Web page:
Rutabaga contains 216 mg of potassium per 100 g. Again, weight for weight, rutabaga does not compare well to bananas, which have 358 mg of potassium (2).
Rutabaga is a good source of potassium but certainly not the best one.
Does It Boost the Immune System?
There are no studies linking rutabaga to immuno-modulation. Other blogs have used the following logic matrix to link rutabaga to boosting of the immune system:
- Rutabaga is a source of vitamin C
- Vitamin C boosts the immune system
∴ Rutabaga boosts the immune system.
The vitamin C content of rutabaga is about the same as that of mandarin oranges. Given a choice, I would opt for the juicy tasty mandarin orange any day.
There is no proof that rutabaga is an immune-boosting “superfood.”
Does It Have Antioxidant Effects?
Again, there are no studies to draw on to help us with the question of whether rutabaga has antioxidant effects. Again, other bloggers use the following (flawed) algebraic deductions:
- Rutabaga is a source of carotenoids
- Carotenoids are potent antioxidants
∴ Rutabaga is an antioxidant.
There is too little information available on the specific carotenoid content of rutabaga to make a call on its antioxidant effects.
The One Human Clinical Trial
A Finnish trial enrolled 43 men (aged 30 to 65 years) with the metabolic syndrome. The trial design was an open-label, randomized, crossover trial (5). Study participants were randomly allocated either 37.5 mg of butter or 35 ml of rapeseed oil for 6 weeks. During the study period, they were not allowed to make any other changes to their diet or physical activity.
Following a wash-out period of 8 weeks, study participants swopped over to either butter/rapeseed oil (depending on their initial allocation). In this way, each patient acted as their own control.
Only 37 patients finished the study, as 6 patients withdrew due to side effects. The study used an “on-treatment” statistical analysis, which is a bit of a cheat. “Intent to treat” (ITT) is generally considered to be superior to “on treatment” (OT), as it captures what really happened and gives the full picture.
It is highly relevant that 6/43 (almost 14%) of patients withdrew from the study. The available statistical analysis showed a statically significant reduction in total cholesterol (8%) and LDL cholesterol (11%). There was no statistically significant difference in arterial elasticity.
Clarification: This study is the only human clinical trial that shows up on Pubmed for the search term “Brassica napus.” I mention the study for the sake of completeness. However, the study uses rapeseed oil and not rutabaga. I agree that rapeseed oil is a derivative of rutabaga, but I don’t want to fall into the trap of using false logic like other bloggers. It would not be very scientific to reverse-engineer and extrapolate data on rapeseed oil to rutabaga.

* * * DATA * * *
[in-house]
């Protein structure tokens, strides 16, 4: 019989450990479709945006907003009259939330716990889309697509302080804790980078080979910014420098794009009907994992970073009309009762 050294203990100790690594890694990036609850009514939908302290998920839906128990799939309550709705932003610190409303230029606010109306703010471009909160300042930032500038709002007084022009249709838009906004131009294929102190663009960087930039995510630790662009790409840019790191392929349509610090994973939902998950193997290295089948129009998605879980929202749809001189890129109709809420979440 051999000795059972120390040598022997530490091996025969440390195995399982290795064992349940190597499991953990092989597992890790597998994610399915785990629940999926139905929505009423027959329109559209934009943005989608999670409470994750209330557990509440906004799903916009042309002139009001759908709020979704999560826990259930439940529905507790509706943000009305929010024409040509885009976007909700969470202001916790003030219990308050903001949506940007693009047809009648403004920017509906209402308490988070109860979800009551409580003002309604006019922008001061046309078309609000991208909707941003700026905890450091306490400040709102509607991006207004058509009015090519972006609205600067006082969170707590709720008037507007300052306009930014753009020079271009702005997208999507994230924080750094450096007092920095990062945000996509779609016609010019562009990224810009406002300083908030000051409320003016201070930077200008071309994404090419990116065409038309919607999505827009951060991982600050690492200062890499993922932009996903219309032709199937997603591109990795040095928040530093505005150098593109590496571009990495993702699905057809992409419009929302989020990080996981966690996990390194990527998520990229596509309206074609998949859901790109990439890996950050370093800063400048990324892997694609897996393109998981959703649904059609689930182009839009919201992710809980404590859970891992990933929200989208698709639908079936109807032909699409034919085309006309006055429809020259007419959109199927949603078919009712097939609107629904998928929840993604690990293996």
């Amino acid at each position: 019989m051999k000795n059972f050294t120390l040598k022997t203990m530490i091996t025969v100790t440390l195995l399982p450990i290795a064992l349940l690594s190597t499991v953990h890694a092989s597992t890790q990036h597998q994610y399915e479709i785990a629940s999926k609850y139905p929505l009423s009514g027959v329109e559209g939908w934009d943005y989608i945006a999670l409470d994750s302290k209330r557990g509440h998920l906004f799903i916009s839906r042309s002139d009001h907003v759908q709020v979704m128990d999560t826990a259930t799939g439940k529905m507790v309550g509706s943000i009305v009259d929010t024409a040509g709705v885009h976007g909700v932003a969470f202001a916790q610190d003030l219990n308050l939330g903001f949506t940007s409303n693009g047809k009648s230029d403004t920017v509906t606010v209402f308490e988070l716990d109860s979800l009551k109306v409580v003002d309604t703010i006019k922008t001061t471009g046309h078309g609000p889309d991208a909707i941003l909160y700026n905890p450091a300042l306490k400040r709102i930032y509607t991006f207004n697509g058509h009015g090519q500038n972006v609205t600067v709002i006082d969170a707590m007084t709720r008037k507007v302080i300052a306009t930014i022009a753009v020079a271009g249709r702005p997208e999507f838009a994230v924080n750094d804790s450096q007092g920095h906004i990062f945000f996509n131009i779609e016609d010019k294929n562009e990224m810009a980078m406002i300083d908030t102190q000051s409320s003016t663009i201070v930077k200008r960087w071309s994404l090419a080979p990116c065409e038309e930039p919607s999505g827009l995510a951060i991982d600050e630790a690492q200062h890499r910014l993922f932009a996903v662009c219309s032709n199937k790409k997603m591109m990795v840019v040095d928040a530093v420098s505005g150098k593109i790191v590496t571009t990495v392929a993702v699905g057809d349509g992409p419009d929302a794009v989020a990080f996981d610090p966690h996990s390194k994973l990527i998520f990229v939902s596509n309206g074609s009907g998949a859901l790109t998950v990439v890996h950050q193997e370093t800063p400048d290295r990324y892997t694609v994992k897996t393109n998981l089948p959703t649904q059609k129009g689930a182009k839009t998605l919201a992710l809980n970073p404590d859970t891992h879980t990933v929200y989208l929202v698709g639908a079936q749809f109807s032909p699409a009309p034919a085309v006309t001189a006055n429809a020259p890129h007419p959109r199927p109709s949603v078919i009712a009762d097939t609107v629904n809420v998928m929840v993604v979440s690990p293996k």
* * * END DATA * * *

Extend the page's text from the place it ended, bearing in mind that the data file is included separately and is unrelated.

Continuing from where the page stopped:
A single study showed some benefit of rutabaga-derived rapeseed oil on lipid profiles in men with the metabolic syndrome. However, the statical analysis used in the study was sub-optimal, and it is unscientific to extrapolate results from rapeseed oil to rutabaga itself.
Is Rutabaga Safe?
There is emerging data that rutabaga-derived rapeseed oil is a potential allergen, especially in children with atopic skin conditions (6). Aha, I know what you are thinking. I just said that it is unreasonable to extrapolate data from rapeseed oil to rutabaga, and here I am doing just that. Well observed.
We use different rules when interpreting safety data versus efficacy data. The burden of proof is entirely different. Safety concerns on derivative products (such as rapeseed oil) are highly relevant to the parent product (rutabaga). This is especially the case for allergies.
“Above all else do no harm” is the credo.
Allergies can be triggered by minute amounts of the allergen. Therefore, we take any possible exposure to potential allergens seriously and join the dots between parent and derivative and between derivative and parent.
Efficacy is different. Efficacy is usually dose-related. A highly concentrated oil extract may contain higher concentrations of nutrients to the parent compound and may, therefore, exert a therapeutic effect which is not seen with food doses of the parent compound. (I can’t imagine many people eating too many rutabagas in one sitting.)
While the oil extract may contain a higher concentration of nutrients than the parent compound, either the oil or the parent compound could trigger an allergic reaction once the issue of allergy has been raised.
In general, brassica vegetables are naturally high in calcium and magnesium. If I were to use the algebraic deductions used by other bloggers, then I would say:
- Brassica vegetables are rich sources of divalent cations
- Divalent cations are good for you
∴ Rutabaga is good for you.
Well, my logic would not hold up because of a process known as “rhizomediation” (7). One “rhizomediation study” planted rutabaga in soil contaminated with zinc, calcium, and diesel.
The rutabaga absorbed the soil contaminants and improves the soil quality. From my perspective, no matter how much calcium and magnesium I could get from a rutabaga, I definitely don’t want to eat one of those “rhizomediation” rutabagas. I’m not big into eating soil contaminants, and I am on a low-diesel diet right now.
This “lassie” still does not like the taste of rutabaga and remains utterly unconvinced that rutabaga should be used for anything other than swine fodder.